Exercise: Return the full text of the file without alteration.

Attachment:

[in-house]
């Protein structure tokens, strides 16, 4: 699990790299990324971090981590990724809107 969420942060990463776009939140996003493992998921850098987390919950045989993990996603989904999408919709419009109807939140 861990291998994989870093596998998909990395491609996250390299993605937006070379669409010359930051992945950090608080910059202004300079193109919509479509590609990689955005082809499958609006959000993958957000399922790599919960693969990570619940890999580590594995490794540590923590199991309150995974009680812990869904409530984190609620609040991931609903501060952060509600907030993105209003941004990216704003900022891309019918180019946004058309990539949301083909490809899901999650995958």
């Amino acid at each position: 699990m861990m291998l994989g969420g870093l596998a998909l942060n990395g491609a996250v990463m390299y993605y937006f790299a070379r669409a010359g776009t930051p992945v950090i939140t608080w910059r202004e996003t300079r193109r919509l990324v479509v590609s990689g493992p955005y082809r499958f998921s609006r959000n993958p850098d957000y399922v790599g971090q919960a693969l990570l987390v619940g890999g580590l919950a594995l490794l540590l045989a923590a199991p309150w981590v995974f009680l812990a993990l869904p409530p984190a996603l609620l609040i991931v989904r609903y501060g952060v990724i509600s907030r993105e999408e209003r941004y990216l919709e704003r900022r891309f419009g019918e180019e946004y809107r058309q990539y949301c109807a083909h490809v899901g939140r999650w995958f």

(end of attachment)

[in-house]
């Protein structure tokens, strides 16, 4: 699990790299990324971090981590990724809107 969420942060990463776009939140996003493992998921850098987390919950045989993990996603989904999408919709419009109807939140 861990291998994989870093596998998909990395491609996250390299993605937006070379669409010359930051992945950090608080910059202004300079193109919509479509590609990689955005082809499958609006959000993958957000399922790599919960693969990570619940890999580590594995490794540590923590199991309150995974009680812990869904409530984190609620609040991931609903501060952060509600907030993105209003941004990216704003900022891309019918180019946004058309990539949301083909490809899901999650995958």
């Amino acid at each position: 699990m861990m291998l994989g969420g870093l596998a998909l942060n990395g491609a996250v990463m390299y993605y937006f790299a070379r669409a010359g776009t930051p992945v950090i939140t608080w910059r202004e996003t300079r193109r919509l990324v479509v590609s990689g493992p955005y082809r499958f998921s609006r959000n993958p850098d957000y399922v790599g971090q919960a693969l990570l987390v619940g890999g580590l919950a594995l490794l540590l045989a923590a199991p309150w981590v995974f009680l812990a993990l869904p409530p984190a996603l609620l609040i991931v989904r609903y501060g952060v990724i509600s907030r993105e999408e209003r941004y990216l919709e704003r900022r891309f419009g019918e180019e946004y809107r058309q990539y949301c109807a083909h490809v899901g939140r999650w995958f």